Many people were understandably upset (myself included) when we learned that John Williams would not score Rogue One, though he thankfully remains committed to Episode VIII, and we assume, IX. After all, there has never been a Star Wars installment without Williams, from the familiar fanfare to the trademark themes and leitmotifs. But Rogue One always set out to be something different, not part of the trilogy proper, but an addendum, showing us the behind-the-scenes work that led to the heroics of Luke, Han, and Leia. To add to our collective confusion, the composer tapped to provide this installment, Alexandre Desplat, was replaced at the last minute with the uber-busy film composer, Michael Giacchino, fresh off his magnificent score for Doctor Strange. If we believe the press, Giacchino had a mere four weeks to score the entire film—no laughing matter for an epic that spans over two hours of screen time. However, I wonder whether or not that was simply to lower expectations for the score and deflect criticism of a non-Williams work? Either way, what we hear in the film—and on disc or MP3—are simply the notes, no matter how they were composed. After all, Mozart wrote the famous overture to Don Giovanni in the hours before its first performance, and his even more famous Symphony No.36 in a week. So why not a film score in four?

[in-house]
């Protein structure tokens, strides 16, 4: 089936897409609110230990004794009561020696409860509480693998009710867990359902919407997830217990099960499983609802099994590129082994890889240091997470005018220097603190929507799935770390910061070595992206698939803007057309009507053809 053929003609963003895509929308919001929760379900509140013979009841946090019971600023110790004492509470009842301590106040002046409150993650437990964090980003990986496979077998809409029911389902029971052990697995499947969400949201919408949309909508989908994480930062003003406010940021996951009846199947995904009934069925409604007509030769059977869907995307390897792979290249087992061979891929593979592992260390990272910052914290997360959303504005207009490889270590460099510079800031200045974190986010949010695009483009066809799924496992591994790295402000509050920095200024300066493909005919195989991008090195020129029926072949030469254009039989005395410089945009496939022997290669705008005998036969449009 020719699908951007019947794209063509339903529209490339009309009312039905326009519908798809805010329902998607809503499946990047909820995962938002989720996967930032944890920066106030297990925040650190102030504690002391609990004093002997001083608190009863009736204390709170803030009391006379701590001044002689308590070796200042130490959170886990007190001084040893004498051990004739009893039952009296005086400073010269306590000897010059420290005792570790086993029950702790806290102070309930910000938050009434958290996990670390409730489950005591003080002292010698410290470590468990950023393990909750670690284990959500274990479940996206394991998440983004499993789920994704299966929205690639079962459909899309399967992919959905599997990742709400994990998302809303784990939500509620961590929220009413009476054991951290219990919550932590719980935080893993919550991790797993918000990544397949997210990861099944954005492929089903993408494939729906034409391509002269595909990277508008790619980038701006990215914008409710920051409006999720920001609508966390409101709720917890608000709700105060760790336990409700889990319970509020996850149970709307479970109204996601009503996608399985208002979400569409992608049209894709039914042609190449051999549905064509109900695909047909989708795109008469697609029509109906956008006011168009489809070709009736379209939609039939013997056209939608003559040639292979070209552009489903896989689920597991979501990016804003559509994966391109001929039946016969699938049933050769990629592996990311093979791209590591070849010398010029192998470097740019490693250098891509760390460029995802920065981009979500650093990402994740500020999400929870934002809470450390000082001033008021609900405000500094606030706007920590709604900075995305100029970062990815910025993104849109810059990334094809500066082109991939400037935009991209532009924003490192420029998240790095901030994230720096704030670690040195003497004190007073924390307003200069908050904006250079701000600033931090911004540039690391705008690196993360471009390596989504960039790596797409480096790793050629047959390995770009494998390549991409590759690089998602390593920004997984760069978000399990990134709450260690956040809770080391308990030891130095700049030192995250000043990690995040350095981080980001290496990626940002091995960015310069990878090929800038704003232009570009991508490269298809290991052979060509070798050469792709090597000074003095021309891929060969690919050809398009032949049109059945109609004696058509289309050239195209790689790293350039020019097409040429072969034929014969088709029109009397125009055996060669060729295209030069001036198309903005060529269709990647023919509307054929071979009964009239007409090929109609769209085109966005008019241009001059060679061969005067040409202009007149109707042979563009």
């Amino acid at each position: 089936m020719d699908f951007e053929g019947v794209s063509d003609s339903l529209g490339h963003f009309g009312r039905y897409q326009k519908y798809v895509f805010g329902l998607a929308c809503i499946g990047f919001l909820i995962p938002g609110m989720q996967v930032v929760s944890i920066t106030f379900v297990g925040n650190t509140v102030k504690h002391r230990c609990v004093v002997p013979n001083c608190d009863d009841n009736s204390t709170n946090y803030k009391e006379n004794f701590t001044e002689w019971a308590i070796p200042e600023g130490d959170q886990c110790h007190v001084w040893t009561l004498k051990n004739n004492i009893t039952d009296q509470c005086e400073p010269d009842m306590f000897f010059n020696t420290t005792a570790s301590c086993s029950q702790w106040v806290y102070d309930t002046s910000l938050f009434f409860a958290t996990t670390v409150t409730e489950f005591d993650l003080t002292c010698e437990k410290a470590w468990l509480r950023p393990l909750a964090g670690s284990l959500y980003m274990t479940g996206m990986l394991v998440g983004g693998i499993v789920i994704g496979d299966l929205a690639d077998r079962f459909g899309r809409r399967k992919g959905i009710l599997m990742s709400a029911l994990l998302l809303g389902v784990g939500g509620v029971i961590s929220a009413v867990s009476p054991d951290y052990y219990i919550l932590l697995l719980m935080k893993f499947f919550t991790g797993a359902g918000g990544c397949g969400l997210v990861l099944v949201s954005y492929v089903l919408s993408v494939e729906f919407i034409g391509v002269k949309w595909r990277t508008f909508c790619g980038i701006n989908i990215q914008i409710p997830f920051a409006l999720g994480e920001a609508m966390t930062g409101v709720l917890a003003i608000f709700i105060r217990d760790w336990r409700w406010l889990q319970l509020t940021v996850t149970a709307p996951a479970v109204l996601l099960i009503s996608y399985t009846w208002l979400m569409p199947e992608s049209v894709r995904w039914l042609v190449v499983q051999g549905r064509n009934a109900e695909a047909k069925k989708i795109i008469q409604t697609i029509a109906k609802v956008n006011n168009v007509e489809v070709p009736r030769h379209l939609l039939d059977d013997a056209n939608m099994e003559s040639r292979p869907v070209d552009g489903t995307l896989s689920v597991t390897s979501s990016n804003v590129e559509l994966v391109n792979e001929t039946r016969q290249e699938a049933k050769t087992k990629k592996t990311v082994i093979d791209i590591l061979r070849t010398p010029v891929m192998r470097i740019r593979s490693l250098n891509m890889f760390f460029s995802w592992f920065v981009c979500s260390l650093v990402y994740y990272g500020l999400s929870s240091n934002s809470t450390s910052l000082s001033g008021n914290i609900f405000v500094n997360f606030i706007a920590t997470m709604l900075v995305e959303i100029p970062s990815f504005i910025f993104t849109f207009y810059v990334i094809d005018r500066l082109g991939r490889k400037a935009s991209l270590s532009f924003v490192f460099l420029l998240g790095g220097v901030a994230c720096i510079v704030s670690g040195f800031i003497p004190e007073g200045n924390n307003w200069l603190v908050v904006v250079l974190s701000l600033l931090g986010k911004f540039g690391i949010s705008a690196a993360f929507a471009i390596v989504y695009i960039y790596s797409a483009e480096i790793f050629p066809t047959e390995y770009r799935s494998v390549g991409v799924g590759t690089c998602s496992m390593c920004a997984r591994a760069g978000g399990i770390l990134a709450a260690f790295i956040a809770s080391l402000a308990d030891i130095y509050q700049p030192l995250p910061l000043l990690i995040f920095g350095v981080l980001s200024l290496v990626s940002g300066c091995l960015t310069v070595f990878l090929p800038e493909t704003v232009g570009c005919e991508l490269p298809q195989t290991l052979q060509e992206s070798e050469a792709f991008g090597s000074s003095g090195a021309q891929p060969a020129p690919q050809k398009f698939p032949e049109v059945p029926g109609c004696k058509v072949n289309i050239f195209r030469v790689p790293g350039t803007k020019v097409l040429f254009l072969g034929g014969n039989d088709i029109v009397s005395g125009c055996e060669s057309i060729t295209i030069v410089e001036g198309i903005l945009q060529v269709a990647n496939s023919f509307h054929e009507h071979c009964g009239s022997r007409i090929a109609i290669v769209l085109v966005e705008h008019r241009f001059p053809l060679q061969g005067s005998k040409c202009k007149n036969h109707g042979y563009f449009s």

Tuesday, December 20, 2016
Thursday, December 1, 2016
One of the most daunting tasks in classical music is navigating the symphonic output of Joseph Haydn, the so-called “father” of the symphony. For most composers, the symphony is the most august, serious, philosophical statement one can make in music. A symphony is like a four-act play, with each act/movement capturing something of the struggle of being human, or of contemplating the divine. Even a light-hearted symphony is written ‘big,’ for the gargantuan modern symphony orchestra (often over one hundred players strong) and made to sound like the entire universe is singing. For this reason, many composers wait until middle-age to tackle a symphony, if only because the greatest composers are in their rear-view mirror, seeming hoarding the best themes, structures, and innovations.